For a fee (why I didn’t require you to buy a textbook) many of the cases required in this course can be
found at
 http://laws.findlaw.com
                  and
http://laws.lp.findlaw.com/
                  also see
http://www.dal.ca/~wwwlaw/kindred.intllaw/caselinks.html

But if you have the citation, it is quite likely you can get the case for free from the internet.

Most of these cases are available in their entirety under the names indicated at right on the
cte.rockhurst.edu/tanseym site. Some of the early cases have been edited to focus on the major points; these
shortened versions are indicated in Isabel with the same name, but “brf” after the name. Generally you
should only use the brief “brf” on the case if one exists. If you miss the date on which your presentation is to
be given or are not prepared for it, then you will be reassigned any remaining cases that have not yet been
assigned. If there are none, then it will not be possible to make up this assignment.
                                                                                                                4



If you miss the date on which your presentation is to be given or are not prepared for it, then you will be
reassigned any remaining cases that have not yet been assigned. If there are none, then it will not be possible to
make up this assignment.

HOMEWORK #1 (100 points): Due ***Jan 31, 2005***. MARKET STRUCTURE PERFORMANCE.
-    LEGAL PROBLEMS: (Group) cover questions to Munn vs. Illinois.***
-    MEDIA ANALYSIS (Do individually, not as a group): After the media assignments you will
     recognize how to analyze demand and supply shifts appearing in the media, and how to categorize
     markets according to their structure, conduct, and performance.

HOMEWORK #2 (100 points): Due ***Jan 31, 2005***. VERTICAL MARKETS
-    LEGAL PROBLEMS: (Group) cover questions to Munn vs. Illinois.***
-    MEDIA ANALYSIS (Do individually, not as a group): After the media assignments you will
     recognize how to analyze demand and supply shifts and categorize markets according to their vertical
     structure, conduct, and performance.

HOMEWORK #3 (100 points):       Due ***Mar. 14, 2005 *** MARKET AND GOVERNMENT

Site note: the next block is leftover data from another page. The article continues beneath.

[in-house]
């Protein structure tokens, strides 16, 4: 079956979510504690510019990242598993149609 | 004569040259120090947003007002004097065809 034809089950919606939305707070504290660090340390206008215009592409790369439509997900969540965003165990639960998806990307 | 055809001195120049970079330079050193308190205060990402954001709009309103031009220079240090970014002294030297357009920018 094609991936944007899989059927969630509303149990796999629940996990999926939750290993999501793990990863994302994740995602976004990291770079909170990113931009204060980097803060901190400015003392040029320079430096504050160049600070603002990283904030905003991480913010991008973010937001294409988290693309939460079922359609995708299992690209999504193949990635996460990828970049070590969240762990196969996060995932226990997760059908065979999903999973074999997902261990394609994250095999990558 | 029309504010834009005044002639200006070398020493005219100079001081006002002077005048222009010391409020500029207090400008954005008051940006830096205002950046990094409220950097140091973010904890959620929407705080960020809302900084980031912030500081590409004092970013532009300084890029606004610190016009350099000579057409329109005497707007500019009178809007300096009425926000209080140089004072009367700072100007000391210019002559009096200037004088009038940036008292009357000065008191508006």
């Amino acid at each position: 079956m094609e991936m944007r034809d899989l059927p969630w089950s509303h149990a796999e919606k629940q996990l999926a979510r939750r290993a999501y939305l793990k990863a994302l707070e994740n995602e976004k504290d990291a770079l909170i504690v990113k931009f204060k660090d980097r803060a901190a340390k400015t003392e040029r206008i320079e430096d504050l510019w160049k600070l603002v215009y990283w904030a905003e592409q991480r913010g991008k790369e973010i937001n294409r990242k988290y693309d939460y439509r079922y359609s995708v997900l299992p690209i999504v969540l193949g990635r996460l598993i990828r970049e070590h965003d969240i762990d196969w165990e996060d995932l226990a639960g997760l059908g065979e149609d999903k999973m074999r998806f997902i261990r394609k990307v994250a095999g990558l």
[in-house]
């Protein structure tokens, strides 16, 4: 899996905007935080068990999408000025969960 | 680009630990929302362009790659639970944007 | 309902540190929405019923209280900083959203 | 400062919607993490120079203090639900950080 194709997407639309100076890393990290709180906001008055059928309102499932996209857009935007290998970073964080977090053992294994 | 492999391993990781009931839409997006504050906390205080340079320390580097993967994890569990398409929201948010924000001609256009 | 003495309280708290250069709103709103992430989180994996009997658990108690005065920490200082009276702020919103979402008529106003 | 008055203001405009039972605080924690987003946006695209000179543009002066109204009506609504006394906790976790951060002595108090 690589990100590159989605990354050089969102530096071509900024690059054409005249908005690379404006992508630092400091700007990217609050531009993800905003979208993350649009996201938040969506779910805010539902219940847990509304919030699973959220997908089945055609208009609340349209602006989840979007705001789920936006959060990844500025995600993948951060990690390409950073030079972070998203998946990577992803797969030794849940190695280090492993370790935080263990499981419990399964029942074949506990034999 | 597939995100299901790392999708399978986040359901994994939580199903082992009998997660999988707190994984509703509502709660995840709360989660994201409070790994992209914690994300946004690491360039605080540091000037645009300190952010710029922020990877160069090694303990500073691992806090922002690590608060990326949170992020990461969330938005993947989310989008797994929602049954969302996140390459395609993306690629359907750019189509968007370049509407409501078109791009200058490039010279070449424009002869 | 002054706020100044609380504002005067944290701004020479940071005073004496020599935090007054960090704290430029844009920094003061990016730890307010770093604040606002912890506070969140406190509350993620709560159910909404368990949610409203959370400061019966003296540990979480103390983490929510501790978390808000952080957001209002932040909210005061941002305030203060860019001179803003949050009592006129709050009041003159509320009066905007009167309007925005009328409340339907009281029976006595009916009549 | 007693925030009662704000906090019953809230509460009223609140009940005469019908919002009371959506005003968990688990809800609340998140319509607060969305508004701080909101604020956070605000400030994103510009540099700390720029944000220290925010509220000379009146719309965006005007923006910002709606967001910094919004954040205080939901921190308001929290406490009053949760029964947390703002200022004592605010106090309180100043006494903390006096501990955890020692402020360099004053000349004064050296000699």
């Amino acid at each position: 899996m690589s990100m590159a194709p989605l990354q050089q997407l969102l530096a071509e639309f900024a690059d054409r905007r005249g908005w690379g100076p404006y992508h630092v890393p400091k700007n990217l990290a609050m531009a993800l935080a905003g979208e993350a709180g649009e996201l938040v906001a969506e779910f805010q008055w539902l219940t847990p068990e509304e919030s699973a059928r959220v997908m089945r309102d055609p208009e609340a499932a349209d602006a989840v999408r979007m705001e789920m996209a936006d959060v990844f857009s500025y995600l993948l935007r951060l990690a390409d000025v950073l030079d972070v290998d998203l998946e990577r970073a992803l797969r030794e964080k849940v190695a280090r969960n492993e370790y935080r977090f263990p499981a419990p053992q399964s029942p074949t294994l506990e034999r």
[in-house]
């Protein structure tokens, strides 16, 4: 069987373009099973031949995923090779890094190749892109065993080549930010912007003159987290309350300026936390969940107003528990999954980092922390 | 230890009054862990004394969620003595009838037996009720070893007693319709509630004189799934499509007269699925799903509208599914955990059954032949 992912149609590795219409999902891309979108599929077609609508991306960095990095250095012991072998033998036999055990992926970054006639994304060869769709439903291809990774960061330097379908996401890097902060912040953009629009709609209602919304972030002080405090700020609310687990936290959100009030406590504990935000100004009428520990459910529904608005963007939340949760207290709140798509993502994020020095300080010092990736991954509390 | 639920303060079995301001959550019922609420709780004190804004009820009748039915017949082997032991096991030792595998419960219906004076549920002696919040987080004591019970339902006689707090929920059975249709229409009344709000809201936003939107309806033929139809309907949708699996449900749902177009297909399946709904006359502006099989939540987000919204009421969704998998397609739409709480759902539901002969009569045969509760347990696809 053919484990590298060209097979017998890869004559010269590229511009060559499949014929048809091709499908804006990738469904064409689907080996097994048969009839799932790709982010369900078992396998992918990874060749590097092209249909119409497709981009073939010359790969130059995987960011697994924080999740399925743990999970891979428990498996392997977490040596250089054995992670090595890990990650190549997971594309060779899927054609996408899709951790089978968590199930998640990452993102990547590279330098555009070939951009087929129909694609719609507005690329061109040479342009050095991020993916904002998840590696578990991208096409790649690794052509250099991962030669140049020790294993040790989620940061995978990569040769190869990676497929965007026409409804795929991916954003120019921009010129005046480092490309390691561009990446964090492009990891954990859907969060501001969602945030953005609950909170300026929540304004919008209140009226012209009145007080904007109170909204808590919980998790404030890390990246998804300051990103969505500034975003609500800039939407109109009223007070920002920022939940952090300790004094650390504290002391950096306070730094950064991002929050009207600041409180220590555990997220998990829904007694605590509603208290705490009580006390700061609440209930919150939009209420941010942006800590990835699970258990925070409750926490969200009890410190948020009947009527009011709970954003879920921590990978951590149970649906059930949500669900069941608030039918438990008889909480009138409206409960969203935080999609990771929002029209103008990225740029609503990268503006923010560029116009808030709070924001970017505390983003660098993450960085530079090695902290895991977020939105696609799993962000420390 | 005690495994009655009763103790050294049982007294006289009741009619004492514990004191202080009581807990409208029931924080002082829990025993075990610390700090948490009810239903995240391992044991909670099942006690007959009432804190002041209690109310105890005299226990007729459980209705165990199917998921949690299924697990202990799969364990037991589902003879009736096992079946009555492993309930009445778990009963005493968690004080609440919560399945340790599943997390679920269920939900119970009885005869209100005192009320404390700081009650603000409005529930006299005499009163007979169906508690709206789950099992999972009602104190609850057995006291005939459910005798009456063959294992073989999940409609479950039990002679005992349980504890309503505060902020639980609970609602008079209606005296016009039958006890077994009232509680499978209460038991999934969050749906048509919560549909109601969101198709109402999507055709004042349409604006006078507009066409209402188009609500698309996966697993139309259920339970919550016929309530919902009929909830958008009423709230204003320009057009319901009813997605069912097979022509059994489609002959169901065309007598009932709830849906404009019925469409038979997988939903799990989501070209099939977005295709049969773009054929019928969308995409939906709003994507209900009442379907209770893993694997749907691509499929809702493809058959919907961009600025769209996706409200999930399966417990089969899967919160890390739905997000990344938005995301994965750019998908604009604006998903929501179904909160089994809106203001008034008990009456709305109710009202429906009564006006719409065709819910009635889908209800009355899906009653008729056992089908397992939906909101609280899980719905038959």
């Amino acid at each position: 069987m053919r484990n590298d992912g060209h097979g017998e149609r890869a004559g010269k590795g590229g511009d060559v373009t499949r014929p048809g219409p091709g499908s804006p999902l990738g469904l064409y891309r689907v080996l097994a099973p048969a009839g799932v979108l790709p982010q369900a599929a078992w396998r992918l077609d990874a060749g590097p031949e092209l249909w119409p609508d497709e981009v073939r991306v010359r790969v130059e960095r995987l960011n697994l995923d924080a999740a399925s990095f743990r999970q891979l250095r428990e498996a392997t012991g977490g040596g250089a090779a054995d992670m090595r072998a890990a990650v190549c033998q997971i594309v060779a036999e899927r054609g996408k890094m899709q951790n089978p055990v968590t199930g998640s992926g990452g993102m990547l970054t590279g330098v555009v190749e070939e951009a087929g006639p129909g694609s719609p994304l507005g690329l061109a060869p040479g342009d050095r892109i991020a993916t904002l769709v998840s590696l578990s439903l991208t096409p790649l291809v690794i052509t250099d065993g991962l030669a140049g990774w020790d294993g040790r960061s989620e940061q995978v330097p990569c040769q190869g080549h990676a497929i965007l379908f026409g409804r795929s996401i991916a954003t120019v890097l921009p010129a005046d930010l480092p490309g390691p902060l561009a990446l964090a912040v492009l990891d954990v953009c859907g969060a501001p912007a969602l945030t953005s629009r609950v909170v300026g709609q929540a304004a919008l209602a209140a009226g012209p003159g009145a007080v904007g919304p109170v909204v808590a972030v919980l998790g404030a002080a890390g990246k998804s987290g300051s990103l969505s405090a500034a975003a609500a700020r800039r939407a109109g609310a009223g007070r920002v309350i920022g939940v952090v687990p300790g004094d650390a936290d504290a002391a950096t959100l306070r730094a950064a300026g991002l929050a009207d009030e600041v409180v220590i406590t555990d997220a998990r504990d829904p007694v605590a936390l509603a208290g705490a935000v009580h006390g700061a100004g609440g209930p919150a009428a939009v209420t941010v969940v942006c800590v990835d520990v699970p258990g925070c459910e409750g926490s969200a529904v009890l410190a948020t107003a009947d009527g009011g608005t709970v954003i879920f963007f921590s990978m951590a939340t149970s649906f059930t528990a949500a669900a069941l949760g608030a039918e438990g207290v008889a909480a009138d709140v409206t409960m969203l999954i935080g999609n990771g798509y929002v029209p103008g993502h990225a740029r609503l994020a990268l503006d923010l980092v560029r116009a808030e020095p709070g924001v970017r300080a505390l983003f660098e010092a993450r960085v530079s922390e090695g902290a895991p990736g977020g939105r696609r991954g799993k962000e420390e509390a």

FAILURE
-    LEGAL PROBLEMS: (Group).***
-    You will be assigned a book on which to make a book report. The written report is due.
-    MEDIA ANALYSIS (do media analysis individually, not as a group): After the media assignments
     you will recognize how behavior in markets reflects structure of markets and influences the
     performance in those markets.

HOMEWORK #4 (100 points): Due ***April 18, 2005*** POLICY ON COMPETITIVENESS.
LEGAL PROBLEMS: (Group) cover remaining cases.
INDIVIDUAL PROBLEM: Choose an antitrust case and follow it through its legal experience.
       Please allow at least a week for your finished assignments to be graded. Graded
assignments will be sent to your WebCT account, and the Wall Street Journal will be
available through your Rockhurst e-mail account. Late assignments will be graded and
turned back at the end of the semester.

EXAMS (each exam is worth 100 POINTS and the Final is worth 200 Points for a total of 400 points for the
semester): Each exam is based on quizzes, the textbook, the Study guide, problem solving examples presented
in class, and handouts distributed from time to time in class. Exams and the final are open book. Bring a
calculator.

Date of final exam: ***Wed. May 11, 2005 10:30 A.M. TO 12:30 P.M..***

GRADES: The following grades will be matched to point totals for students: A=900+, B=800-899, C=700-
799, & F is below 600. "+" and "-" are used for borderline cases. These limits may be adjusted downward but
will not be adjusted upward.
    1)        Class Cases, Discussion and Exercises (20%): You are expected to be current in
              and to discuss major issues that are presented in the media and to explicate economic
              concepts based on the chapters assigned for the week or in previous weeks. Oral
              quizzes over the chapter material will frequently be made in class. Such oral quizzes
              often be voluntary and will be awarded with points. Particularly good insights and use
              of economic concepts introduced in discussion may also be awarded with points. The